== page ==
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How to Know if a Teen Is Developmentally Delayed

author image Brenda Scottsdale
Brenda Scottsdale is a licensed psychologist, a six sigma master black belt and a certified aerobics instructor. She has been writing professionally for more than 15 years in scientific journals, including the "Journal of Criminal Justice and Behavior" and various websites.
How to Know if a Teen Is Developmentally Delayed
Teens who are developmentally delayed may be socially awkward. Photo Credit Hemera Technologies/AbleStock.com/Getty Images

The term "developmental delay" includes deficits such as Down syndrome, autism and other genetic or acquired disturbances that disrupt intellectual or social development. Signs of developmental delay are usually first apparent well before adolescence, because your child will not have met developmental milestones on time throughout his childhood. You may be uncertain if your teen has fine motor, language, social or thinking impairments, however, if you are in a new step-parent to a teen or if the delay is more subtle. If in doubt, voice your concerns to your teen's physician, who can arrange for a professional evaluation.

Step 1

Monitor your teen's need for supervision. Most developmentally delayed teens' development becomes arrested after a certain level, in many cases around the sixth grade, so the amount of supervision a delayed teen needs tends to be more intensive than for a teen who is not impaired, according to the Child Study Center at NYU Langone Medical Center.

Step 2

Look for delayed-onset adolescence, compared to his peers. Many teens with developmental delays begin their adolescence after age 13, compared to the usual onset of age 9 to 13 for those without developmental delays, according to the website Psychology Today. Because he may enter adolescence at a much later date, behavioral changes in your developmentally delayed teen may be more dramatic and his behaviors more erratic than other teens.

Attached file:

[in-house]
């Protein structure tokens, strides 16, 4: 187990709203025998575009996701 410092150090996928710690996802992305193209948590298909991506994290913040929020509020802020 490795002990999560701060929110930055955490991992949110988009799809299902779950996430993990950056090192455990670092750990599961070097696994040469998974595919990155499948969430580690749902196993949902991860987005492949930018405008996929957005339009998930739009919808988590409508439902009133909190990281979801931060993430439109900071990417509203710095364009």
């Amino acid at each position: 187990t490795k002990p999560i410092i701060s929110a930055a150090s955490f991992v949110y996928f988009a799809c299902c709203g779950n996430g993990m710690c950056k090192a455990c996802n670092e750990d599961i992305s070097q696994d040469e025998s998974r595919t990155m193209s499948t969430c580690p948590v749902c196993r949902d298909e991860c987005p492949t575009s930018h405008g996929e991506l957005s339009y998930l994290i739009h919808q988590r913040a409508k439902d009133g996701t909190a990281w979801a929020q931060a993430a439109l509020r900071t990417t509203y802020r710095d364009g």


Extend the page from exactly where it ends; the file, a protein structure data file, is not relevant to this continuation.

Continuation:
Step 3

Watch for difficulty interpreting social cues. For example, if your teen has autism he may have flat facial expressions, a monotone or rehearsed-sounding voice, may talk only about himself during conversations, may respond inappropriately, may have problems understanding others' emotions and he may be preoccupied with one or two subjects.

Step 4

Look for repetitive behaviors that don't serve a purpose, such as repetitive hand gestures, arm flapping or a tendency to walk on his tip toes when he's stressed. Unusual responses like this could be a sign of a developmental delay, such as autism, according to CRC Health Group website. Autistic teens may also show unusual responses to lights, sounds and textures.

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